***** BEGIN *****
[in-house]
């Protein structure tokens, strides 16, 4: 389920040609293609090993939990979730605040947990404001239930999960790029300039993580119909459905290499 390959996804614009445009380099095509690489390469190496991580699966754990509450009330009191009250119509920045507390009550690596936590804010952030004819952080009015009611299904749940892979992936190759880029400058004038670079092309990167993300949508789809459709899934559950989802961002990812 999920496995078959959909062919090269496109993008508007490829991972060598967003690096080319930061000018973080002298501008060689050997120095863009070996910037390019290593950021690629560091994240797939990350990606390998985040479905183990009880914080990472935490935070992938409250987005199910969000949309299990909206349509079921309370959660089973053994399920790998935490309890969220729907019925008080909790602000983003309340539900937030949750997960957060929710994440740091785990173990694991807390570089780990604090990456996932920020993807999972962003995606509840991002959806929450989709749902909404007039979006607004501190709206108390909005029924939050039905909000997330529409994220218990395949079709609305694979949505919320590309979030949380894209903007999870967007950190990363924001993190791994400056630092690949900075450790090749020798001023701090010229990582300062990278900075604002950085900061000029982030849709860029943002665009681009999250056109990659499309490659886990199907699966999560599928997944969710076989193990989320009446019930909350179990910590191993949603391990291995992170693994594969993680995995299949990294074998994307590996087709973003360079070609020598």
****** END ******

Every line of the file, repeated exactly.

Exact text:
[in-house]
């Protein structure tokens, strides 16, 4: 389920040609293609090993939990979730605040947990404001239930999960790029300039993580119909459905290499 390959996804614009445009380099095509690489390469190496991580699966754990509450009330009191009250119509920045507390009550690596936590804010952030004819952080009015009611299904749940892979992936190759880029400058004038670079092309990167993300949508789809459709899934559950989802961002990812 999920496995078959959909062919090269496109993008508007490829991972060598967003690096080319930061000018973080002298501008060689050997120095863009070996910037390019290593950021690629560091994240797939990350990606390998985040479905183990009880914080990472935490935070992938409250987005199910969000949309299990909206349509079921309370959660089973053994399920790998935490309890969220729907019925008080909790602000983003309340539900937030949750997960957060929710994440740091785990173990694991807390570089780990604090990456996932920020993807999972962003995606509840991002959806929450989709749902909404007039979006607004501190709206108390909005029924939050039905909000997330529409994220218990395949079709609305694979949505919320590309979030949380894209903007999870967007950190990363924001993190791994400056630092690949900075450790090749020798001023701090010229990582300062990278900075604002950085900061000029982030849709860029943002665009681009999250056109990659499309490659886990199907699966999560599928997944969710076989193990989320009446019930909350179990910590191993949603391990291995992170693994594969993680995995299949990294074998994307590996087709973003360079070609020598």